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Effect of a Single Session of a Yogic Meditation Technique on Cognitive Performance in Medical Students: A Randomized Crossover Trial

Overview of attention for article published in Journal of Religion & Health, February 2016
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About this Attention Score

  • Good Attention Score compared to outputs of the same age (73rd percentile)
  • Good Attention Score compared to outputs of the same age and source (73rd percentile)

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4 tweeters
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1 Facebook page

Citations

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6 Dimensions

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128 Mendeley
Title
Effect of a Single Session of a Yogic Meditation Technique on Cognitive Performance in Medical Students: A Randomized Crossover Trial
Published in
Journal of Religion & Health, February 2016
DOI 10.1007/s10943-016-0195-x
Pubmed ID
Authors

Apar Saoji, Sriloy Mohanty, Suhas A. Vinchurkar

Abstract

Medical students confront enormous academic, psychosocial, and existential stress throughout their training, leading to a cascade of consequences both physically and psychologically. The declined cognitive function of these students interferes in their academic performance and excellence. The purpose of this study was to examine the effectiveness of a yogic meditation technique, mind sound resonance technique (MSRT), on cognitive functions of University Medical students in a randomized, two-way crossover study. In total, 42 healthy volunteers of both genders (5 males and 37 females) with mean age of 19.44 ± 1.31 years were recruited from a medical college in South India, based on the inclusion and exclusion criteria. A 10-day orientation in the technique of MSRT was given to all the recruited subjects after which each subject underwent both MSRT and supine rest (SR) sessions. All participants were randomized in a 1:1 ratio to receive a session of either MSRT or SR. After a day of washout, participants crossed over to receive the alternative intervention. The cognitive functions were assessed using 2 paper-pencil tasks called Digit Letter Substitution Test (DLST) and Six-Letter Cancelation Task (SLCT), before and immediately after both sessions. Both the groups showed significant improvement in net attempt of both DLST and SLCT, but the magnitude of change was more in the MSRT group than in the SR group. The MSRT group demonstrated significantly enhanced net scores in both SLCT (p < 0.001) and DLST (p < 0.001). The result of the present study suggests that a single session of MSRT, a Mind-Body Practice, may positively impact the performance in cognitive tasks by the University Medical Students.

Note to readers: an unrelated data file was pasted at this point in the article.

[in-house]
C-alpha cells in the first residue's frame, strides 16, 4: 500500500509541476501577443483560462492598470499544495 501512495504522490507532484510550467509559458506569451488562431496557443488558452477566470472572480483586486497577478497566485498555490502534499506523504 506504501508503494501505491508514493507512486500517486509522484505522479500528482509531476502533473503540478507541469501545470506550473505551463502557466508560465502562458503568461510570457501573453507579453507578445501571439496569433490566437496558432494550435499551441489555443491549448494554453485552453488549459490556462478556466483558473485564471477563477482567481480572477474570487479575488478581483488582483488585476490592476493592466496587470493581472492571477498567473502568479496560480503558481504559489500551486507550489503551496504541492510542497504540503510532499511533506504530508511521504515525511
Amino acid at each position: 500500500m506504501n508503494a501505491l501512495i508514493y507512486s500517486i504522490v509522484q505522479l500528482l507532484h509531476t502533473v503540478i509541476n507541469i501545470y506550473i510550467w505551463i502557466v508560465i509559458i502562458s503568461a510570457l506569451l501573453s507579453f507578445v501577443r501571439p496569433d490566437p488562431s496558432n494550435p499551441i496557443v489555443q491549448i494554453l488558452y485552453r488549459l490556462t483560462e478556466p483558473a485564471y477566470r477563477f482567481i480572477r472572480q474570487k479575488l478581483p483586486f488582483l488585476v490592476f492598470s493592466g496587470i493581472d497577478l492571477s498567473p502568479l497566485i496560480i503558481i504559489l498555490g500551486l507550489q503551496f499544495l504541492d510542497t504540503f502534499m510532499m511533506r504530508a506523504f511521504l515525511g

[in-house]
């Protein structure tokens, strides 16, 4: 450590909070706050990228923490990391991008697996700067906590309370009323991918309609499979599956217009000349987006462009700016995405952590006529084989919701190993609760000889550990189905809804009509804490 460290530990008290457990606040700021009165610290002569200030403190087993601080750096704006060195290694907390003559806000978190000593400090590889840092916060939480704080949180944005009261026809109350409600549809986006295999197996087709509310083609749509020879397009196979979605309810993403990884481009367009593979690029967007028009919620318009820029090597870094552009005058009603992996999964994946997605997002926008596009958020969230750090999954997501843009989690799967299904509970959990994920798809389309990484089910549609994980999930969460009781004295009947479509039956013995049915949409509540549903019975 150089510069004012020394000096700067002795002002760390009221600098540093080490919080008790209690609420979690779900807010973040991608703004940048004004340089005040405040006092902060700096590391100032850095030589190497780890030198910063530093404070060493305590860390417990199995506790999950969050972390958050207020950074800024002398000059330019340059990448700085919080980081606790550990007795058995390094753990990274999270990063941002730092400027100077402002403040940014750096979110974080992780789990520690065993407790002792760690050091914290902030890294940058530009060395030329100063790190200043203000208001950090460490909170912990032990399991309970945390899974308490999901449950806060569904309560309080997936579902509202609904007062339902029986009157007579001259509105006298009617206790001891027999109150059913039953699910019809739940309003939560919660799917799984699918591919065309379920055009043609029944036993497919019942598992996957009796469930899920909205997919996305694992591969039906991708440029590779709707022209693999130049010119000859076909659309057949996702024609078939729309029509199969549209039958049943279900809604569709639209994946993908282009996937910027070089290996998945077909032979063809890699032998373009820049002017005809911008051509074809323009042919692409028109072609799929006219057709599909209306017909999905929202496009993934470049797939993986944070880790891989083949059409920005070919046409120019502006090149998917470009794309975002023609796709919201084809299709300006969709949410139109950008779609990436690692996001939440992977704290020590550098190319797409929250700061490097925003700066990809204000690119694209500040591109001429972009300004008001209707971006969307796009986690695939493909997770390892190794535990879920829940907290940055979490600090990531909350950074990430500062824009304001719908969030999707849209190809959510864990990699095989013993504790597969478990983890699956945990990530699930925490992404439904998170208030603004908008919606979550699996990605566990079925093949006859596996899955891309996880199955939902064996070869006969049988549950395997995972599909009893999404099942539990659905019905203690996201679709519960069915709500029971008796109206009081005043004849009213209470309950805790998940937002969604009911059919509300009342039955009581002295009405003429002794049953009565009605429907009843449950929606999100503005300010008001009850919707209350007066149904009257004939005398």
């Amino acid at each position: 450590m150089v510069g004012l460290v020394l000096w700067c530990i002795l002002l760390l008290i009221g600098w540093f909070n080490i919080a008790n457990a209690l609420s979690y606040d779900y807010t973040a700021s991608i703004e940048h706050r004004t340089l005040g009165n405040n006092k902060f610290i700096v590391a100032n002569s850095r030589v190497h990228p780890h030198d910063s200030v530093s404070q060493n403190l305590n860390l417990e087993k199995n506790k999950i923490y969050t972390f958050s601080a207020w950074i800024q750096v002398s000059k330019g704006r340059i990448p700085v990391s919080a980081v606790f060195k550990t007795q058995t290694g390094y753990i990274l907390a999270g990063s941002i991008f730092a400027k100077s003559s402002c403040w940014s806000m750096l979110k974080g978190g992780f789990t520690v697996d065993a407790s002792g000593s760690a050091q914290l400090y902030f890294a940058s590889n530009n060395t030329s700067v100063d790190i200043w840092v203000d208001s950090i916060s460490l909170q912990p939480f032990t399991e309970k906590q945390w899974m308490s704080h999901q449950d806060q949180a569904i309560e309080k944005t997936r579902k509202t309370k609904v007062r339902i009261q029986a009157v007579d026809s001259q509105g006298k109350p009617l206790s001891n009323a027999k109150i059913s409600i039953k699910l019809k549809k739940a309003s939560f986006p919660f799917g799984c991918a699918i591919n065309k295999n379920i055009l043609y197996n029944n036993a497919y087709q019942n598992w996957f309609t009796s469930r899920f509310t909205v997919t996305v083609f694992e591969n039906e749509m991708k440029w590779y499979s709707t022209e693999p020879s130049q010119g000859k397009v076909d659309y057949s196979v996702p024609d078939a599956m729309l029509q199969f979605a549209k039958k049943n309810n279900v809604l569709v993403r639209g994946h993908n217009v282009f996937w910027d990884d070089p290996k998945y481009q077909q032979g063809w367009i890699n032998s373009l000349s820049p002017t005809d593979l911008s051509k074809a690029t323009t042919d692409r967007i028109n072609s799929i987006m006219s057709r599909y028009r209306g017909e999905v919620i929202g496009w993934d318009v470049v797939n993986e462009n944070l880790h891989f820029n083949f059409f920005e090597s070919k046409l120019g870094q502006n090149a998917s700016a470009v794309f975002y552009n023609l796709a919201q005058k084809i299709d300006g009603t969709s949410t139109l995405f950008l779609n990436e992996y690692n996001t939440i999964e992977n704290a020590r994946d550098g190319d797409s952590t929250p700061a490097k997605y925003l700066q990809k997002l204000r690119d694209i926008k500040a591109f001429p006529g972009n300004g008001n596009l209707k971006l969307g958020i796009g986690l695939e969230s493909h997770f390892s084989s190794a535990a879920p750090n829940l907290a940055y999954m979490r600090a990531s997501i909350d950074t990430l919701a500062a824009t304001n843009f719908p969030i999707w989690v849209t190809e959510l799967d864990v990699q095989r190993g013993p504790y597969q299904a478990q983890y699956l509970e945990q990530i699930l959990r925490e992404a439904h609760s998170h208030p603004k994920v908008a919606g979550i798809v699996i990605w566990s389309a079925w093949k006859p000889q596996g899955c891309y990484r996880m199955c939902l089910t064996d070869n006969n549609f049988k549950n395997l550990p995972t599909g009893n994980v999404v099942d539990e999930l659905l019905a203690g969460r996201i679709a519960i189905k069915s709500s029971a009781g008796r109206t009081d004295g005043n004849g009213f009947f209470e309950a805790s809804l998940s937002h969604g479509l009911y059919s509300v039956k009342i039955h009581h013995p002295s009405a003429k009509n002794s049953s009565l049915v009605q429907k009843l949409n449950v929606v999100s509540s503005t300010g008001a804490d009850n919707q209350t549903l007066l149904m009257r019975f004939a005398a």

Twitter Demographics

The data shown below were collected from the profiles of 4 tweeters who shared this research output. Click here to find out more about how the information was compiled.

Mendeley readers

The data shown below were compiled from readership statistics for 128 Mendeley readers of this research output. Click here to see the associated Mendeley record.

Geographical breakdown

Country Count As %
India 1 <1%
Spain 1 <1%
Unknown 126 98%

Demographic breakdown

Readers by professional status Count As %
Student > Master 32 25%
Student > Ph. D. Student 21 16%
Student > Bachelor 15 12%
Student > Doctoral Student 15 12%
Researcher 14 11%
Other 31 24%
Readers by discipline Count As %
Psychology 35 27%
Medicine and Dentistry 34 27%
Unspecified 21 16%
Nursing and Health Professions 13 10%
Social Sciences 9 7%
Other 16 13%

Attention Score in Context

This research output has an Altmetric Attention Score of 4. This is our high-level measure of the quality and quantity of online attention that it has received. This Attention Score, as well as the ranking and number of research outputs shown below, was calculated when the research output was last mentioned on 15 September 2018.
All research outputs
#3,682,317
of 13,516,274 outputs
Outputs from Journal of Religion & Health
#165
of 714 outputs
Outputs of similar age
#89,723
of 337,649 outputs
Outputs of similar age from Journal of Religion & Health
#4
of 15 outputs
Altmetric has tracked 13,516,274 research outputs across all sources so far. This one has received more attention than most of these and is in the 72nd percentile.
So far Altmetric has tracked 714 research outputs from this source. They typically receive a little more attention than average, with a mean Attention Score of 7.0. This one has done well, scoring higher than 76% of its peers.
Older research outputs will score higher simply because they've had more time to accumulate mentions. To account for age we can compare this Altmetric Attention Score to the 337,649 tracked outputs that were published within six weeks on either side of this one in any source. This one has gotten more attention than average, scoring higher than 73% of its contemporaries.
We're also able to compare this research output to 15 others from the same source and published within six weeks on either side of this one. This one has gotten more attention than average, scoring higher than 73% of its contemporaries.